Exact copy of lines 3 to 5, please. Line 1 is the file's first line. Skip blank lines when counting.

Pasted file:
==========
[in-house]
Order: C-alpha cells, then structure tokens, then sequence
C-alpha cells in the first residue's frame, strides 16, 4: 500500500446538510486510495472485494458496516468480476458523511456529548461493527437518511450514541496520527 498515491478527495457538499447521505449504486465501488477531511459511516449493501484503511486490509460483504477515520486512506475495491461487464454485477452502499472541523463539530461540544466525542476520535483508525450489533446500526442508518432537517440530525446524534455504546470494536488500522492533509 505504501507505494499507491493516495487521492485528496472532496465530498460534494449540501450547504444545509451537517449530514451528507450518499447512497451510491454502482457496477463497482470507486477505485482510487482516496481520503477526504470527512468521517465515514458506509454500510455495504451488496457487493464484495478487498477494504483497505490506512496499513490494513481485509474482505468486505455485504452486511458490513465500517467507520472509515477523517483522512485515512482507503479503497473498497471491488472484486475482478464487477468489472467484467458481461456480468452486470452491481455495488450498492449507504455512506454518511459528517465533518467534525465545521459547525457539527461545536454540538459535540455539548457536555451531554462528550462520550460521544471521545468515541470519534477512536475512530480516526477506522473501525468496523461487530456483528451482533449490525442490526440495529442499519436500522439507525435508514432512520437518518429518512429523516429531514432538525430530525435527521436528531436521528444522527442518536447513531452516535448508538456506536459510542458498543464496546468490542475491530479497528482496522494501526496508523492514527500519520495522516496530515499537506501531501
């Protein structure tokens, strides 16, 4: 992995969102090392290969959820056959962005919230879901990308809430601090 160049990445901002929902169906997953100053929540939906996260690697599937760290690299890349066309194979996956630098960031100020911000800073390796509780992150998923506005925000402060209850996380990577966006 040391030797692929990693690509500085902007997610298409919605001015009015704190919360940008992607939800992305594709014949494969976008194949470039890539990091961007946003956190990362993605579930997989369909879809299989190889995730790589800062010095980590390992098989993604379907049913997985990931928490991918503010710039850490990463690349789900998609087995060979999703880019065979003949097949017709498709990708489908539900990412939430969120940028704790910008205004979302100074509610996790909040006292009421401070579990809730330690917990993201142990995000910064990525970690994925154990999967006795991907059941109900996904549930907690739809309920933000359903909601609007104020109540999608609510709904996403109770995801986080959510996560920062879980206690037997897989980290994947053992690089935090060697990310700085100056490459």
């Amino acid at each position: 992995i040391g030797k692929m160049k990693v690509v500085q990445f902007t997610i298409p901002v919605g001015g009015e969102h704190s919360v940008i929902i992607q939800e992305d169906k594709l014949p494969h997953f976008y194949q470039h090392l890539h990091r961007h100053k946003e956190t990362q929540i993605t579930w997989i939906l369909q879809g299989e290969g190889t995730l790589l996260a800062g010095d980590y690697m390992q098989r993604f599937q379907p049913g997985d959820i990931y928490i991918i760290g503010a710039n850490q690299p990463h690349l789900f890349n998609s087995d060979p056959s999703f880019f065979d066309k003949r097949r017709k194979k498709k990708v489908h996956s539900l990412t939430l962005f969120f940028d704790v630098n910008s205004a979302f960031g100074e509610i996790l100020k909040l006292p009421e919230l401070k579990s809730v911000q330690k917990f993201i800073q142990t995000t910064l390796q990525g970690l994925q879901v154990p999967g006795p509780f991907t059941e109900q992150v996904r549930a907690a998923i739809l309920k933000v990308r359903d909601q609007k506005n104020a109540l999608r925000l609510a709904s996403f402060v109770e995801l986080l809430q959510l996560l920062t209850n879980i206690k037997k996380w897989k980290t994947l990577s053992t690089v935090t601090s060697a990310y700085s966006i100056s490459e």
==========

C-alpha cells in the first residue's frame, strides 16, 4: 500500500446538510486510495472485494458496516468480476458523511456529548461493527437518511450514541496520527 498515491478527495457538499447521505449504486465501488477531511459511516449493501484503511486490509460483504477515520486512506475495491461487464454485477452502499472541523463539530461540544466525542476520535483508525450489533446500526442508518432537517440530525446524534455504546470494536488500522492533509 505504501507505494499507491493516495487521492485528496472532496465530498460534494449540501450547504444545509451537517449530514451528507450518499447512497451510491454502482457496477463497482470507486477505485482510487482516496481520503477526504470527512468521517465515514458506509454500510455495504451488496457487493464484495478487498477494504483497505490506512496499513490494513481485509474482505468486505455485504452486511458490513465500517467507520472509515477523517483522512485515512482507503479503497473498497471491488472484486475482478464487477468489472467484467458481461456480468452486470452491481455495488450498492449507504455512506454518511459528517465533518467534525465545521459547525457539527461545536454540538459535540455539548457536555451531554462528550462520550460521544471521545468515541470519534477512536475512530480516526477506522473501525468496523461487530456483528451482533449490525442490526440495529442499519436500522439507525435508514432512520437518518429518512429523516429531514432538525430530525435527521436528531436521528444522527442518536447513531452516535448508538456506536459510542458498543464496546468490542475491530479497528482496522494501526496508523492514527500519520495522516496530515499537506501531501
């Protein structure tokens, strides 16, 4: 992995969102090392290969959820056959962005919230879901990308809430601090 160049990445901002929902169906997953100053929540939906996260690697599937760290690299890349066309194979996956630098960031100020911000800073390796509780992150998923506005925000402060209850996380990577966006 040391030797692929990693690509500085902007997610298409919605001015009015704190919360940008992607939800992305594709014949494969976008194949470039890539990091961007946003956190990362993605579930997989369909879809299989190889995730790589800062010095980590390992098989993604379907049913997985990931928490991918503010710039850490990463690349789900998609087995060979999703880019065979003949097949017709498709990708489908539900990412939430969120940028704790910008205004979302100074509610996790909040006292009421401070579990809730330690917990993201142990995000910064990525970690994925154990999967006795991907059941109900996904549930907690739809309920933000359903909601609007104020109540999608609510709904996403109770995801986080959510996560920062879980206690037997897989980290994947053992690089935090060697990310700085100056490459």
């Amino acid at each position: 992995i040391g030797k692929m160049k990693v690509v500085q990445f902007t997610i298409p901002v919605g001015g009015e969102h704190s919360v940008i929902i992607q939800e992305d169906k594709l014949p494969h997953f976008y194949q470039h090392l890539h990091r961007h100053k946003e956190t990362q929540i993605t579930w997989i939906l369909q879809g299989e290969g190889t995730l790589l996260a800062g010095d980590y690697m390992q098989r993604f599937q379907p049913g997985d959820i990931y928490i991918i760290g503010a710039n850490q690299p990463h690349l789900f890349n998609s087995d060979p056959s999703f880019f065979d066309k003949r097949r017709k194979k498709k990708v489908h996956s539900l990412t939430l962005f969120f940028d704790v630098n910008s205004a979302f960031g100074e509610i996790l100020k909040l006292p009421e919230l401070k579990s809730v911000q330690k917990f993201i800073q142990t995000t910064l390796q990525g970690l994925q879901v154990p999967g006795p509780f991907t059941e109900q992150v996904r549930a907690a998923i739809l309920k933000v990308r359903d909601q609007k506005n104020a109540l999608r925000l609510a709904s996403f402060v109770e995801l986080l809430q959510l996560l920062t209850n879980i206690k037997k996380w897989k980290t994947l990577s053992t690089v935090t601090s060697a990310y700085s966006i100056s490459e």